Talking with some of our fellow African designers from other countries, it became clear that they are suffering many of the evils that have demonized us, no cooperation, rather jealousy and even sabotage, and many model and fashion schools without any standards resulting in poor quality models and shabby work output. If only we could organize ourselves properly the money could be a plenty oooh.

Faso dan fani is a traditional Burkina Faso hand-woven fabric in heavy cotton with colored stripes, often in silk. A bit like our kente and fugu, after all, we are not that far away from each other.

Production dates back to the 17th century, among the Marka peoples in present-day Burkina Faso, Mali. and Guinea. In 1985 Thomas Sankara, a revolutionary Burkinabe president from 1983 and a bit similar in actions to our own JJ made it compulsory for civil servants to wear it on duty, for economic and political reasons: “Faso dan fani is used as our national symbol, as a means of uniting the country's population after the overthrow of French colonial authority in 1960, and by wearing it we support local cotton cultivation, spinners, and weavers. We must not be slaves to what others produce” The name given to this fabric, Faso dan fani, literally means “the woven loincloth of the homeland” in Dioula language. Sankara was also a champion of women's rights and through cooperatives he enforced that weaving, traditionally reserved for men, became an opportunity for women also to pursue a paying activity. Sankara was assassinated in October 1987 at the age of 38. Too much was too much?

Official quality mark Faso Dan Fani.
In recent years, Faso dan fani has experienced a revival as a symbol of national pride. Since 2017, it has been the mandatory dress code for official ceremonies. An official label from the Ministry of Commerce has guaranteed the authenticity of the fabric since 2019.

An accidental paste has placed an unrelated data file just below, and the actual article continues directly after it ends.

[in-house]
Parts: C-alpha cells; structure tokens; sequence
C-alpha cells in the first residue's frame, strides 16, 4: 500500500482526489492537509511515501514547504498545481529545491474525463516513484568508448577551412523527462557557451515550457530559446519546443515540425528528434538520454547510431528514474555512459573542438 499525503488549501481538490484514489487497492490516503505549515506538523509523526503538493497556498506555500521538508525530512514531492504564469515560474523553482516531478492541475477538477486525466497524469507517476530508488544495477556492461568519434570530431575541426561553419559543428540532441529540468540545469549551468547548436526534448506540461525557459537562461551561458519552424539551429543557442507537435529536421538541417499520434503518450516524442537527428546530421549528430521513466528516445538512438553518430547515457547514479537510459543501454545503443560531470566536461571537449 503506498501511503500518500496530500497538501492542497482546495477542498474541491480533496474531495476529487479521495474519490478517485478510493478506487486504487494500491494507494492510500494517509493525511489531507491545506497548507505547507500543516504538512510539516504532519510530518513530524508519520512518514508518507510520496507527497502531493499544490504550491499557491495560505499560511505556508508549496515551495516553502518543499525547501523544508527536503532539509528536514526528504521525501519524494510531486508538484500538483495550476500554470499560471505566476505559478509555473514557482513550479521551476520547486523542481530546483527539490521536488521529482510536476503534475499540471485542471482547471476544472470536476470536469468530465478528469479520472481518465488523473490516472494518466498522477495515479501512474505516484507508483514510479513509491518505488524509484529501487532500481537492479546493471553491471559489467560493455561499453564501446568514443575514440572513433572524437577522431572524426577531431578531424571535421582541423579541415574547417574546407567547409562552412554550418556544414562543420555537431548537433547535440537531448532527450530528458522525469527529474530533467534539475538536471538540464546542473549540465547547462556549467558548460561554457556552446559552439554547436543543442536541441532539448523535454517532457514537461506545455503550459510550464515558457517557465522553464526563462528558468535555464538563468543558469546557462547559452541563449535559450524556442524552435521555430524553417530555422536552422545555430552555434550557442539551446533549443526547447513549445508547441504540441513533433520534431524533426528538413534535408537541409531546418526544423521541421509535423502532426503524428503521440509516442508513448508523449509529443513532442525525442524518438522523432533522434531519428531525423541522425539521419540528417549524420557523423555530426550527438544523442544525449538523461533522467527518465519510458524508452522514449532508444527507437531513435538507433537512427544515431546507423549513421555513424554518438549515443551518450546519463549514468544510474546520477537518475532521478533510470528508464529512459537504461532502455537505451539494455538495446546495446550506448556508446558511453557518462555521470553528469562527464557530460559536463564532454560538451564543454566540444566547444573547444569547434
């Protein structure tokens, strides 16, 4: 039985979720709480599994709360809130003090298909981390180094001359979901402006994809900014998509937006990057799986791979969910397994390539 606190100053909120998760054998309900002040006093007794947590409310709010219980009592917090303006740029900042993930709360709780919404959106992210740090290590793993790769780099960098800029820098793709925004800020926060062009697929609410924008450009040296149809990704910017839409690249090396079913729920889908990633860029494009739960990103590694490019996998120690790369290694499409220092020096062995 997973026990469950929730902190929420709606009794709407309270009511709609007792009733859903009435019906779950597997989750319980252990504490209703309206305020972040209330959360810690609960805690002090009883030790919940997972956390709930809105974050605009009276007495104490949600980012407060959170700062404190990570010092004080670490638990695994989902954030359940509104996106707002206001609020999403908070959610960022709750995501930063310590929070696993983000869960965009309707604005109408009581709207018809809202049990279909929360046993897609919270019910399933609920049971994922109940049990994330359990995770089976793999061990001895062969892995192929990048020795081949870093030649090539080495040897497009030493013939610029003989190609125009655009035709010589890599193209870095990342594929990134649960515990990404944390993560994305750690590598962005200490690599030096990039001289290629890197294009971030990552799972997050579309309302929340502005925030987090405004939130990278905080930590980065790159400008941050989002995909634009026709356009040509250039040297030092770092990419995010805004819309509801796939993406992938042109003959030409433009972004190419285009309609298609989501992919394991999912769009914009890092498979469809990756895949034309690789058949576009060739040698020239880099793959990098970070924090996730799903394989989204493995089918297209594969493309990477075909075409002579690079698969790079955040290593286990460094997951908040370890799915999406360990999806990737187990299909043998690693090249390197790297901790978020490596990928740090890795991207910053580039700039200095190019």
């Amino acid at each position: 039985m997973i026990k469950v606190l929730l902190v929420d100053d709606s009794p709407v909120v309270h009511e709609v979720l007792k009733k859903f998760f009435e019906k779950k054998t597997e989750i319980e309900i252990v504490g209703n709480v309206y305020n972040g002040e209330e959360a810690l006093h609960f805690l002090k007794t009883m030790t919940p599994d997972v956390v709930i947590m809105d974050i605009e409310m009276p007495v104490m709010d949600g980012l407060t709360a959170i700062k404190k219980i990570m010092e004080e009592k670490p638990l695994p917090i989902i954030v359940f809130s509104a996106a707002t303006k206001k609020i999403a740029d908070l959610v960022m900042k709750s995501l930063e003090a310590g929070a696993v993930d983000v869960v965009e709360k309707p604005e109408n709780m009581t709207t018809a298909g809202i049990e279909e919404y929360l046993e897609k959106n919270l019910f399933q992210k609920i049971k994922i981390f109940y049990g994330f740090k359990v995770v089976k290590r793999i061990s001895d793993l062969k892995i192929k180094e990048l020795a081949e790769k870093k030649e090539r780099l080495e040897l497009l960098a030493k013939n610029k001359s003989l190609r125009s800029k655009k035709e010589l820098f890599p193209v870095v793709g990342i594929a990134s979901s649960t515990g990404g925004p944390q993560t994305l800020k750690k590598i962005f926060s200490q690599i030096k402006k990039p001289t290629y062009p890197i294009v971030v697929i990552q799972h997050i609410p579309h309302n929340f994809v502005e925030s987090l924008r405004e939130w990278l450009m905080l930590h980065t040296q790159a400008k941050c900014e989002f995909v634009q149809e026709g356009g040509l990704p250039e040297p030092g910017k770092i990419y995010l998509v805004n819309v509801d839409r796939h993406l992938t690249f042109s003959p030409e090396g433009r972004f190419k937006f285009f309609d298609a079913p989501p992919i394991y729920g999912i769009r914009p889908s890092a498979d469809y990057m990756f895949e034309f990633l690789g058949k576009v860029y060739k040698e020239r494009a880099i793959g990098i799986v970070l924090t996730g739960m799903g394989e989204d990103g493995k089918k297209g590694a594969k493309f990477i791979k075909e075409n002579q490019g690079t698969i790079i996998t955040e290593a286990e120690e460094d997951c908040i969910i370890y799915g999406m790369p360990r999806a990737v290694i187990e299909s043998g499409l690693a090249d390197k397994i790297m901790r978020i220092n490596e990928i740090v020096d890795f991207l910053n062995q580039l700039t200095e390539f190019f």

Officially authenticated kente or fugu? Who, what, where?

Dusty diamonds? Very recently a Malaysian businesswoman, staying at the luxury Ritz hotel in Paris (average room price around 2000 $ per night) reported her 750,000 $ diamond ring (yes, you read that right) missing from her hotel make-up table. After 2 days searching and interrogating the police found the ring back in a vacuum cleaner. The woman, who meanwhile had travelled to London, said she was grateful and on her way back she would pass by to pick it.....
Clever way of smuggling the ring out of the room, then wait and see and grab? I had something similar in the same Paris once, I had plenty luggage and left one small bag outside of my hotel room when checking into that room, being half sleepy after a night flight. Then no bag, and eventually the bag was found back in the cleaners pantry, they had forgotten to report to the reception, and that it was found in front of my very room. So be careful when you travel, you are in an unfamiliar environment and easily get distracted and make mistakes.